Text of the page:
Ablation: A thin tube would be inserted into your heart through a cut in one of your blood vessels. Your doctor will then use a laser, radio waves, or intense cold to burn off the tissue on the surface of your heart that's causing the problem. This results in scar tissue that is unable to transmit off-beat signals. Robotic-assisted surgery, which uses smaller cuts and allows for greater precision, is available at some hospitals. A video camera or a small robot will be implanted in your chest by your doctor. It will guide the formation of scar tissue, which may aid in keeping your heart rate in check.

Maze procedure: Your doctor can do this if you're getting open heart surgery for another cause. It works in a similar way to ablation. On the part of the heart that relays the electrical signals that regulate your pulse, your doctor will create a labyrinth of scar tissue. The scar tissue produced by a maze procedure helps your heart get back on track by stopping the faulty signals that trigger an irregular heartbeat. If any of the following apply to you, your doctor can recommend maze surgery:

  • AF drugs are either ineffective or have significant side effects.
  • You have AF and are undergoing heart surgery for reasons unrelated to AF. The surgery could be performed to treat valve disease or blocked coronary arteries, for example.

Mini maze: The majority of people who have AF do not need open-heart surgery. That’s where this minimally invasive option comes in. You could hear it called Cox maze IV. This procedure is similar to ablation, except the doctor will make three or four small cuts in your side and insert tubes, surgical tools, and a small camera.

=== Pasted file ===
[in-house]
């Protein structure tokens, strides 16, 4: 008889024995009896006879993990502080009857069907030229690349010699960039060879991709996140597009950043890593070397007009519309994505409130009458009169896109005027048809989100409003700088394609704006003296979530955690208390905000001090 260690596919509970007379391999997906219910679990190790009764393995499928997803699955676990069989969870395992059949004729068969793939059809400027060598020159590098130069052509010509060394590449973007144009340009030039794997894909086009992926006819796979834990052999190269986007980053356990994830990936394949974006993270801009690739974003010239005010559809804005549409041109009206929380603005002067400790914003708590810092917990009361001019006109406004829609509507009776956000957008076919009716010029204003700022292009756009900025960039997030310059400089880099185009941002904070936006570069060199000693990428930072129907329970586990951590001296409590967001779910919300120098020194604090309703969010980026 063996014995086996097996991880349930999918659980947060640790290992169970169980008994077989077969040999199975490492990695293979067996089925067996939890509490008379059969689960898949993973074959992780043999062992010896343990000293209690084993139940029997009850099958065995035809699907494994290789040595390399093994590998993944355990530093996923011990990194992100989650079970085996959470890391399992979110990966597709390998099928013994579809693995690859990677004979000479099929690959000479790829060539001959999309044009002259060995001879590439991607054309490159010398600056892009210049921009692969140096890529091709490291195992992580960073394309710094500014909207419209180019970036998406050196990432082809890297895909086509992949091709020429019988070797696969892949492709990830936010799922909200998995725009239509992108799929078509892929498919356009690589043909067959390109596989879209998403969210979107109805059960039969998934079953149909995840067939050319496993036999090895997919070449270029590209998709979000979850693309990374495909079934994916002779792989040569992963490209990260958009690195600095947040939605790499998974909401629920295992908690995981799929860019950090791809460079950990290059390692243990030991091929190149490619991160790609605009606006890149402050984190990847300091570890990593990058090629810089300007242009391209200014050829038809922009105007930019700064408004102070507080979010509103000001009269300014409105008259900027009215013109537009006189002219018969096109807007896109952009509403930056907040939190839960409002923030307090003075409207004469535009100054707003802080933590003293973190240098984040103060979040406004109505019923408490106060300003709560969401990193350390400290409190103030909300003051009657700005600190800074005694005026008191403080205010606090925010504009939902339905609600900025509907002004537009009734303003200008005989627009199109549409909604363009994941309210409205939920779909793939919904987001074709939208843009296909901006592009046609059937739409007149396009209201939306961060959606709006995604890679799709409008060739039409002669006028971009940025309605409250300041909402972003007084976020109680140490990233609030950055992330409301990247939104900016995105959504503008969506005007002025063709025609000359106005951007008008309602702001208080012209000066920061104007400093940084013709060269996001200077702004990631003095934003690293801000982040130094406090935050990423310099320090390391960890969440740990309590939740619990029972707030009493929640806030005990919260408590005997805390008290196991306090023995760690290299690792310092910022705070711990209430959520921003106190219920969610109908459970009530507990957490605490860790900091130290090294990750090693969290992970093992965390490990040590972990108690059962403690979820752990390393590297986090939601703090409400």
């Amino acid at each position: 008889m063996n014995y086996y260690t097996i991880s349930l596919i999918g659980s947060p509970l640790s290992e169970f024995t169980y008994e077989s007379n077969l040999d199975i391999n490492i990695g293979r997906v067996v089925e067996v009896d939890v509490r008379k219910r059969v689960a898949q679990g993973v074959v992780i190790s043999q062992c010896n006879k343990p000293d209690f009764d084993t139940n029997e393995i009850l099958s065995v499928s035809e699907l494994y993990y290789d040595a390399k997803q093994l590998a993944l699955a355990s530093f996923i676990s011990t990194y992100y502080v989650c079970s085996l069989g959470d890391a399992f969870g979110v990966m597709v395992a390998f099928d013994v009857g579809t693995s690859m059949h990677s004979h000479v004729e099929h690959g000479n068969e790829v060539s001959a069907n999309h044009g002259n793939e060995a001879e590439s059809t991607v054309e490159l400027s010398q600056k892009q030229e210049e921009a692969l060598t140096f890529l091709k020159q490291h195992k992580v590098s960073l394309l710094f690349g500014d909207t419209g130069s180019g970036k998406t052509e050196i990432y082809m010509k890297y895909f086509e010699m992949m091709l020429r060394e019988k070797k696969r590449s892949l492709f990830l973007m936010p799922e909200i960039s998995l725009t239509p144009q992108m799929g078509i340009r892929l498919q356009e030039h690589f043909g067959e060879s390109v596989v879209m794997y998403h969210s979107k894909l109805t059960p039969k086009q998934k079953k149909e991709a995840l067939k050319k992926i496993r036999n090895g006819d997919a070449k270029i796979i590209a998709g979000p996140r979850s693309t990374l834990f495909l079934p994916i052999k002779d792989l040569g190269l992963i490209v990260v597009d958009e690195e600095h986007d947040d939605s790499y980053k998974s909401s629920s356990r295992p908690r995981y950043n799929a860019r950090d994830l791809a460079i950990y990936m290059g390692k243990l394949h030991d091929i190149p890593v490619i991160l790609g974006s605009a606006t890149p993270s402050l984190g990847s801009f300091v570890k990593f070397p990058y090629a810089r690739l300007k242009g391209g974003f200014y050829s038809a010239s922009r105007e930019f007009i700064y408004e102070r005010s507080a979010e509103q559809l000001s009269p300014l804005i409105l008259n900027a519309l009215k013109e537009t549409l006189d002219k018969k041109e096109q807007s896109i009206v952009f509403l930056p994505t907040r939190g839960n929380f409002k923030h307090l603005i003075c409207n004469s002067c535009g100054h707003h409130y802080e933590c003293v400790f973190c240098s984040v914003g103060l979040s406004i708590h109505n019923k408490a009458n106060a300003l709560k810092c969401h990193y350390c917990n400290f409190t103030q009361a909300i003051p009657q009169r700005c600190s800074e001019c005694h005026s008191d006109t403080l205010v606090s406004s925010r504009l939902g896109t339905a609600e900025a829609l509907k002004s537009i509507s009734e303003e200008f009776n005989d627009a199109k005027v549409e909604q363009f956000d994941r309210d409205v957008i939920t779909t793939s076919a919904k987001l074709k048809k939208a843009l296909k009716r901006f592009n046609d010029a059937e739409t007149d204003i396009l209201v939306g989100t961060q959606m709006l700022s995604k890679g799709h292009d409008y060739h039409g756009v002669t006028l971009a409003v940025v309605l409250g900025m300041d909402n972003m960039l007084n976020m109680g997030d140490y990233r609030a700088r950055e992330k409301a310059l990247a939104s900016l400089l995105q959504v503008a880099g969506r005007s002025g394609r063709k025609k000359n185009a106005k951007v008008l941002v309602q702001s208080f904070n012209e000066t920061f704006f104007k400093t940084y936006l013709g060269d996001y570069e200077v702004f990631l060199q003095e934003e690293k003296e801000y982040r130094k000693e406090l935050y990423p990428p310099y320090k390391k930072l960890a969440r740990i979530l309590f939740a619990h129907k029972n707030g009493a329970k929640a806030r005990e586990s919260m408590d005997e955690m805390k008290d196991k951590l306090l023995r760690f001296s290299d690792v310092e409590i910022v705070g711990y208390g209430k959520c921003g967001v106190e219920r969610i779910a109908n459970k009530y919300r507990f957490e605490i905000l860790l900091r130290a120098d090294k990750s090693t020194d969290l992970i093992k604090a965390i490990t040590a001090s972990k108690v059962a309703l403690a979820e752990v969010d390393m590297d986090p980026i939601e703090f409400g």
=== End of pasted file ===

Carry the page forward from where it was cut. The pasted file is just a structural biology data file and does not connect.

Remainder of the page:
Convergent procedure: Catheter ablation is combined with a mini maze in this procedure. A surgeon makes a tiny cut under your breastbone to use radiofrequency energy on the outside of your heart, whereas another doctor uses radiofrequency ablation in the pulmonary vein.

Medical Devices

Pacemaker: Can aid in the prevention of the heart beating too slowly. If you take medication to lower your heart rate, you may need one as a backup. The tiny unit will be implanted under your skin after a minor surgery. It's battery-powered and sends small electrical pulses to your heart if it's beating too slowly.

Healthy Lifestyle: You can also protect your heart by making good decisions in your everyday life.

Eat healthy food: Consume plenty of fresh fruits and vegetables, as well as whole grains and lean protein. Caffeine and alcohol should be avoided.

Quit smoking: It has the potential to double your risk of AF.

Stop drinking: It can increase the chances of developing AF. It may also have an effect on how the blood thinners function.

Exercise: It is beneficial to your health as well as your spirit. It aids in the maintenance of solid muscles, healthy blood circulation, and a healthy weight. It can also assist you in sleeping. Exercisers with atrial fibrillation have less arrhythmia episodes, are less likely to be hospitalised, and have a higher quality of life. So that you don't overdo it, talk to your doctor about the right activities for you.

Check labels: Cold medications and other over-the-counter products may contain ingredients that increase your heart rate.